United Nations moves forward with high seas marine biodiversity protection plans
The five year United Nations process to develop a new legally binding international agreement for the conservation of marine biodiversity on the high seas (areas outside of national jurisdiction) continues to move closer to reality as UN Member States recently recommended the process move forward and convene an intergovernmental treaty conference. While the dates of this conference have yet to be established, the process moves the United Nations closer to establishing an instrument that better protects the 64% of the world’s oceans located beyond countries’ 200 km marine territories where international laws insufficiently address modern day issues including overfishing, seabed mining, and other extractive activities.
The four major aspects being discussed as part of the new instrument are the development of high seas Marine Protected Areas (MPA’s); environmental impact assessments; marine genetic resources including benefit sharing; and capacity building and marine technology transfer.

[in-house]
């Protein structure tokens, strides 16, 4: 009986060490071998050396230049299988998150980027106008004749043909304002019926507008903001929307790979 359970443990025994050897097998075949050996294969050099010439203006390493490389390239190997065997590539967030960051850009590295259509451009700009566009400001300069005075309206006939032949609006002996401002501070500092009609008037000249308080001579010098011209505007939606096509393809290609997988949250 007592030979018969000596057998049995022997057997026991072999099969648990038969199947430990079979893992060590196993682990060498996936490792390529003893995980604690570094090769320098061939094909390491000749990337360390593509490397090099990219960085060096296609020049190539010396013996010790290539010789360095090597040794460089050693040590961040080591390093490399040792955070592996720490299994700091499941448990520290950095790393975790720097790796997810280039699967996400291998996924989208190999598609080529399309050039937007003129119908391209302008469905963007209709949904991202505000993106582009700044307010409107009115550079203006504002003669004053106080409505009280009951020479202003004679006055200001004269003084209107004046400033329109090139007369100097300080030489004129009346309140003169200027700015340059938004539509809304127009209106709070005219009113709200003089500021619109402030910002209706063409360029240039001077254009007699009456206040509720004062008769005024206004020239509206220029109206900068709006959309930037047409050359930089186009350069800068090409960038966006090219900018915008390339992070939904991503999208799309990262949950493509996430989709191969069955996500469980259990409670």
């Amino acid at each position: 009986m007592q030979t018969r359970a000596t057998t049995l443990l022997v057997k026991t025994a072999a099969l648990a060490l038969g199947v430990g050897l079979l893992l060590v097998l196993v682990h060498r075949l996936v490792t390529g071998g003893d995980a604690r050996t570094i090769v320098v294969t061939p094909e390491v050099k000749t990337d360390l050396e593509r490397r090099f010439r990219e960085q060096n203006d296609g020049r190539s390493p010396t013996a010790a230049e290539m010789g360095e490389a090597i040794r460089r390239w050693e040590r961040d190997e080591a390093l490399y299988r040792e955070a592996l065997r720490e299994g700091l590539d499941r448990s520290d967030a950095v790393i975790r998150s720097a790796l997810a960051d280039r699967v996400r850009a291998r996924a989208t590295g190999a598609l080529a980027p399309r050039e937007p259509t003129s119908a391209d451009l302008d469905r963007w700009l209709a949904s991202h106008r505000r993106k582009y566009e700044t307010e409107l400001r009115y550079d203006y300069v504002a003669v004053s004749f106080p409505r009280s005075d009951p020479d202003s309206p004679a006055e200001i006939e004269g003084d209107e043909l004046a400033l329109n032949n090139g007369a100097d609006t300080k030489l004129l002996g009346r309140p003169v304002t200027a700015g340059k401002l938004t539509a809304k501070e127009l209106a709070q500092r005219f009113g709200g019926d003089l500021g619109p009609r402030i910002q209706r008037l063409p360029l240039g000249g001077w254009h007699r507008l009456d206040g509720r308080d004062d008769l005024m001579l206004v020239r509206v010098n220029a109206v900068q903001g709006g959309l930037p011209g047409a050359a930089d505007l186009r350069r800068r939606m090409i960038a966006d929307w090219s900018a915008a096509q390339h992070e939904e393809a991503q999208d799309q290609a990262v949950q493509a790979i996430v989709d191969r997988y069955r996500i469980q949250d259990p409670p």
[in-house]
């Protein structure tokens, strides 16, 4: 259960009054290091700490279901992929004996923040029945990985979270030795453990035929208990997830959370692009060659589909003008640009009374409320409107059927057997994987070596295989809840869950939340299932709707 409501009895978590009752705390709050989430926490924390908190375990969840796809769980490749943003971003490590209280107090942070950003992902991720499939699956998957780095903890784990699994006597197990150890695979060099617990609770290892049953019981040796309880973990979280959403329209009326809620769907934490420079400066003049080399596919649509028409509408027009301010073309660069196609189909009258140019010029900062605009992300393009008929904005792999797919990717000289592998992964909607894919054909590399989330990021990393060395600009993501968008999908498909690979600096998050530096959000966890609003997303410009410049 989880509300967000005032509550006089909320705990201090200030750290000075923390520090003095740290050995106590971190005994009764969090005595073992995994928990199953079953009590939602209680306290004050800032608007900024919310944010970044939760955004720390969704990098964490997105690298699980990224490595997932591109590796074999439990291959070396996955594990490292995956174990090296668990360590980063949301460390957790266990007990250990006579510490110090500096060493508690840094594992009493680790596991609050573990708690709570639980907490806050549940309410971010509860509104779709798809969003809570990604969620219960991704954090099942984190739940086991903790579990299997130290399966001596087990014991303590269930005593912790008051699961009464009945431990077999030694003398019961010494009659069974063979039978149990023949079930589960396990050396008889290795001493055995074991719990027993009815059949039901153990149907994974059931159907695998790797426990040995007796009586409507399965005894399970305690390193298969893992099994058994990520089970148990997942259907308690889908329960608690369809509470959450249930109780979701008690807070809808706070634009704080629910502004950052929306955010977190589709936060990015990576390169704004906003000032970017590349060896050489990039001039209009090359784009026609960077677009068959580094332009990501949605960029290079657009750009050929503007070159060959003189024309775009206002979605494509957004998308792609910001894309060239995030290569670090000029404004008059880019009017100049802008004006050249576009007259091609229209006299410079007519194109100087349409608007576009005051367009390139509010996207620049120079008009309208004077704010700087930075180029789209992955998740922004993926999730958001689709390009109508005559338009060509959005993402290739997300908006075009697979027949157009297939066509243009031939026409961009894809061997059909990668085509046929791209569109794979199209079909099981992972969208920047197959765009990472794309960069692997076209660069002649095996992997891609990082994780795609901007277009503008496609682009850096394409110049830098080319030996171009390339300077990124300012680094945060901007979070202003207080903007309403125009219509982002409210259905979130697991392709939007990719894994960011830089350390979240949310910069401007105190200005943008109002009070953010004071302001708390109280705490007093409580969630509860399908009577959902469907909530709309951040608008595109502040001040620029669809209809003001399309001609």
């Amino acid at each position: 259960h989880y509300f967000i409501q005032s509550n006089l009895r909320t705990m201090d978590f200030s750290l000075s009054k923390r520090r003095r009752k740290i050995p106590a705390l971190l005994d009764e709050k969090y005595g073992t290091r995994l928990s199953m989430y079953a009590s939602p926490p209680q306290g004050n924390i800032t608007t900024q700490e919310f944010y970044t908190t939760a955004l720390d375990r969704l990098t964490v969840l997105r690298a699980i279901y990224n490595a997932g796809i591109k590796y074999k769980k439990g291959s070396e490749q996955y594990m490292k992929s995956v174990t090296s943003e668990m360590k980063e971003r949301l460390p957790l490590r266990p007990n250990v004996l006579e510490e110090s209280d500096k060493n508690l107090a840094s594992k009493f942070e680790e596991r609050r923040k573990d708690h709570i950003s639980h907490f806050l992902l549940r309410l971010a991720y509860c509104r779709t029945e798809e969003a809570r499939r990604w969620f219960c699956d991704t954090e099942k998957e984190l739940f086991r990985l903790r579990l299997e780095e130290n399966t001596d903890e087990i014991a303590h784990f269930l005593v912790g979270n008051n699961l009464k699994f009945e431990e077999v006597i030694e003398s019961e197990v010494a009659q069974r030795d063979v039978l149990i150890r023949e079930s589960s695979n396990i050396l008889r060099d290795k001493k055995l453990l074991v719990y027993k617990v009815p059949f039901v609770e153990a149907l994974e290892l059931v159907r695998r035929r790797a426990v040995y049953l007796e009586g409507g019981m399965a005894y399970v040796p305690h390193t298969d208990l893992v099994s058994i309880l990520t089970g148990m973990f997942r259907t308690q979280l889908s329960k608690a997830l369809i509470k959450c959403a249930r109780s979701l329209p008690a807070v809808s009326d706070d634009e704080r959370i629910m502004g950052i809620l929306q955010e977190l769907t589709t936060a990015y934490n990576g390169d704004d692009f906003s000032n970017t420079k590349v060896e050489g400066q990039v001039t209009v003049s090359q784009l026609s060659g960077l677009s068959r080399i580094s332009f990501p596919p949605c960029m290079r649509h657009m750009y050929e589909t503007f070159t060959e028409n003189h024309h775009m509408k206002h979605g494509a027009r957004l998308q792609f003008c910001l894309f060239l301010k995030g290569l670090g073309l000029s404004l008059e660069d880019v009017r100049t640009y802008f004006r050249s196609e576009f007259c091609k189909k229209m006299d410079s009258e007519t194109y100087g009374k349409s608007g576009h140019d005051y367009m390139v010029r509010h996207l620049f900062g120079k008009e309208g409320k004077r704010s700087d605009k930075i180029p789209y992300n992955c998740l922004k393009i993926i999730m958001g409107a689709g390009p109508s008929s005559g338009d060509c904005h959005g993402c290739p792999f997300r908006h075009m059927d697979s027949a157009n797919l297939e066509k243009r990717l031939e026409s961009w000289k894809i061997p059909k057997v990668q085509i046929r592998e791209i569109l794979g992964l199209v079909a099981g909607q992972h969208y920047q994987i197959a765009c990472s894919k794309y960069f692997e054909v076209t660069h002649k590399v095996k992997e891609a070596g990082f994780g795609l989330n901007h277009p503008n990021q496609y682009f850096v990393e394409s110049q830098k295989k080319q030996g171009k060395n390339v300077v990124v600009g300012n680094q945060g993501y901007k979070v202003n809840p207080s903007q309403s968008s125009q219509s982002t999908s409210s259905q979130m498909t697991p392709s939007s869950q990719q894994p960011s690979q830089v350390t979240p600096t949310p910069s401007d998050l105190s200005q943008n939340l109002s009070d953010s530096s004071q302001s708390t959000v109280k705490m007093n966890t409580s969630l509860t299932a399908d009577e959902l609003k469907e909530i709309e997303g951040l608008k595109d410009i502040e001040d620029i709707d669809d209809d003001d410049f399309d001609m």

According to the High Seas Alliance (HSA), a consortium of 36 environmental NGOs and the IUCN, a new treaty would provide a once-in-a-generation opportunity to transform the way nearly half the planet is protected and managed and its importance cannot be overstated. The group has advocated for the development of high seas protection throughout the process that began in 2002. Its work is aimed at building a strong common voice and constituency for the conservation of the high seas in order to strengthen high seas governance, and protect the almost 50 percent of the planet that is beyond national jurisdiction.
Please click here to read the HSA’s recent press briefing on the UN high seas process.
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